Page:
2)SLEEPING POSITIONS :ON YOUR FRONT (generally considered the worst sleeping position) 


 • may reduce snoring 


• the core sinks deeper into the mattress because it is the heaviest part of the body, while the head and limbs remain higher, creating a freefall position. The spine will be unsupported, causing back pain

 • increased stress on the muscles, joints and internal organs

 • locks the upper cervical vertebrae due to the position of the neck, which may cause headaches and problems with the neck

 • may increase numbness and tingling in the legs and feet due to increased pressure on the knees, which are turned into the mattress, and on the feet which are forced into an unnatural position 


 • If sleeping on your front is the only way for you, using a small pillow under the pelvis and lower abdomen will reduce the pressure on the back. The pillow under the head should be quite flat to avoid neck strain from pushing the head back, or preferably, don’t use a pillow at all

 • keeping the head straight by placing a firm pillow under the forehead can allow comfortable breathing, while relieving stress on the neck when the head is facing down


 • facing down into the pillow will restrict breathing, causing people to turn the head to one side, increasing neck strain and pain during the day. Sleeping with a twisted neck can also lead to shoulders and upper back tension 


 41% percent of adults sleep in the foetal position and another 15% sleep in a log or very loose foetal position. 


 • loose foetal position on the left side improves circulation, which is why it is the preferred position for pregnant women as it prevents the uterus from pressing on the liver, and prevents compression of the inferior vena cava 

• A very loose foetal position lengthens the spine, reducing the risk of back and neck pain and acid reflux 


 • always sleeping on the same side can contribute to muscle imbalances and pain, as it repeatedly suspends the middle of the body between the hips and shoulders 


 • alternate the side you sleep on

 • elongate your legs and arms as in the log position, supports the spine in a neutral position, thus reducing back and neck pain. The log position also reduces snoring.

 • positioning a slightly thicker pillow under the head and neck, but not the shoulders will help maintain neutral neck alignment (the neck shouldn’t be bent up or down)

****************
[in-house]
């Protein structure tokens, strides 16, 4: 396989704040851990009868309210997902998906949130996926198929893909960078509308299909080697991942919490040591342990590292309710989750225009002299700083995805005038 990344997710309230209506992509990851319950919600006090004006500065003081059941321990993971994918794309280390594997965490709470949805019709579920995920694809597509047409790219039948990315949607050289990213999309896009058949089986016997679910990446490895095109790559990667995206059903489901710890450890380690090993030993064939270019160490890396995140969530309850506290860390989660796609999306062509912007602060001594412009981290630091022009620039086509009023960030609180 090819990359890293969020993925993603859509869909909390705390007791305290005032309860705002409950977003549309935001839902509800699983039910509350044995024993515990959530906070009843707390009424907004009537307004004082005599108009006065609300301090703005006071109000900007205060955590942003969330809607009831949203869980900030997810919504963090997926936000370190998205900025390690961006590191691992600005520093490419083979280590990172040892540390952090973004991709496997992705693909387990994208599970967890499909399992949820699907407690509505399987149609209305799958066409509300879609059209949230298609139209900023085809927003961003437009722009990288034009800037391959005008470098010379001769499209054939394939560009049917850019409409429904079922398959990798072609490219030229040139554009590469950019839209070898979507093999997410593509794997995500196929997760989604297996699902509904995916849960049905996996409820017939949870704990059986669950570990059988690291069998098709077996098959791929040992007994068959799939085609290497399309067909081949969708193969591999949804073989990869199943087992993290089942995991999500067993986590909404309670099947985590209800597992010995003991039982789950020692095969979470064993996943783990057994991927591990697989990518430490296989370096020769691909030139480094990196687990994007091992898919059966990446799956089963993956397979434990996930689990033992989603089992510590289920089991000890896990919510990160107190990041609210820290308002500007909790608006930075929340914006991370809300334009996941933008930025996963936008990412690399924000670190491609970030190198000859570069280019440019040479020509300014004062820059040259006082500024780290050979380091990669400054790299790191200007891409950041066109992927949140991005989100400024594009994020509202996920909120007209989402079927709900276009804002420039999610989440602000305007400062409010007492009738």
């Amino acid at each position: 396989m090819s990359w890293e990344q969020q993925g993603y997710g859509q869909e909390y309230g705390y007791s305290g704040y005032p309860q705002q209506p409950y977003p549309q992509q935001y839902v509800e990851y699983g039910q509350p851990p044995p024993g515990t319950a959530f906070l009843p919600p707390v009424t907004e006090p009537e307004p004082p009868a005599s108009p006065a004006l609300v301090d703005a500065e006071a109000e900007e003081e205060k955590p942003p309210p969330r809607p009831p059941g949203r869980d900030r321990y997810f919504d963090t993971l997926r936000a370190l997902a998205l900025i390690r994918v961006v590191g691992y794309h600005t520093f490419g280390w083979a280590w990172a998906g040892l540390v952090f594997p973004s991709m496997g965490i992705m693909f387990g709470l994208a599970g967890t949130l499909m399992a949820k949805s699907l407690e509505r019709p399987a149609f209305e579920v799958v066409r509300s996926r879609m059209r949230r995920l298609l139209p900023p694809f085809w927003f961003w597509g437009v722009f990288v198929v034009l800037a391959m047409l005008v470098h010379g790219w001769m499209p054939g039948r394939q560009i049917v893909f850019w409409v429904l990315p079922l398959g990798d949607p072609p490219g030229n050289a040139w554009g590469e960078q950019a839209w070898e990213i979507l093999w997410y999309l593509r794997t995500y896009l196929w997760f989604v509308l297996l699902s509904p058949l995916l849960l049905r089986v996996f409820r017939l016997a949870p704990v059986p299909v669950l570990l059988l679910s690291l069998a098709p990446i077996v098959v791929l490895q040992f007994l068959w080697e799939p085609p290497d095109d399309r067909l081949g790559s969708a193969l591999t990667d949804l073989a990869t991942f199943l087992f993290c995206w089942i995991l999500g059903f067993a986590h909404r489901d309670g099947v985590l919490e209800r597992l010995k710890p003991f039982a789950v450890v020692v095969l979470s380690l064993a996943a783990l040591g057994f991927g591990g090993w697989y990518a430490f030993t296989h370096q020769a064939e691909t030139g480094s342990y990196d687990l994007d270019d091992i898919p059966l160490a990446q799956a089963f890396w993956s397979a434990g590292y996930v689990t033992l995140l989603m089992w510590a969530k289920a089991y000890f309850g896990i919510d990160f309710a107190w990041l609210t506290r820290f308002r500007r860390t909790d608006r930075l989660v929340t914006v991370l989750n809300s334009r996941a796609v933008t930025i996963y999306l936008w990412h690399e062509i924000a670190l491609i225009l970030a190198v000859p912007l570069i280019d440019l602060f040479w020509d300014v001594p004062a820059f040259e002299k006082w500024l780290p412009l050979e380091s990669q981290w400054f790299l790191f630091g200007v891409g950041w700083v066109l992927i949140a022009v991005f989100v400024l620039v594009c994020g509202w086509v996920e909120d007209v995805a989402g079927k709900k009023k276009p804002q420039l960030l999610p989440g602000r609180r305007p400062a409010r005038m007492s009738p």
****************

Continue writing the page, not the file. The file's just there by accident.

• keeping the knees slightly bent but not pulled right up to the abdomen is optimal positioning

 • using a pillow between the knees will promote alignment of the hips, pelvis and spine and reduce stress on the joints and avoid twisting of the spine that occurs when one leg is bent up above the other. Having a slight bend in the legs with the pillow between will reduce stress on the lower back, but don’t extend the arms outwards, as this will then increase the strain on the shoulders and arms. 

• If the foetal position is preferred, but stiff joints are also an issue, try relaxing the position by extending the legs a little and untucking your chin. Wearing wrist splints may help if you have a tendency to curl the wrists. Also if hip pain is an issue a pillow should be placed between the legs.


While this is the most popular sleeping position, probably because it was the first position we were ever in, it can cause some problems:-

 • a very tight foetal position may restrict diaphragm and breathing

 • a very tight foetal position may worsen arthritis in older people whose soft tissues aren’t as elastic as they once were 

• can be one of the worst positions due to the lack of neck and spinal support and curvature of the spine, but because it’s a natural and familiar position we tend to favour it 


 • arm and shoulder pain due to nerve compression and restricted blood flow from having the arms in an outward position

 • back pain due to the lack of spinal support which can also place additional stress on the internal organs eg. stomach, lungs


 • arm and shoulder pain due to nerve compression and restricted blood flow from having the arms in an outward position 

• back pain due to the lack of spinal support which can also place additional stress on the internal organs eg. stomach, lungs

 • may increase acid reflux, and is another reason why pregnant women are advised to lay on their left side 

• may restrict blood flow to the uterus in pregnant women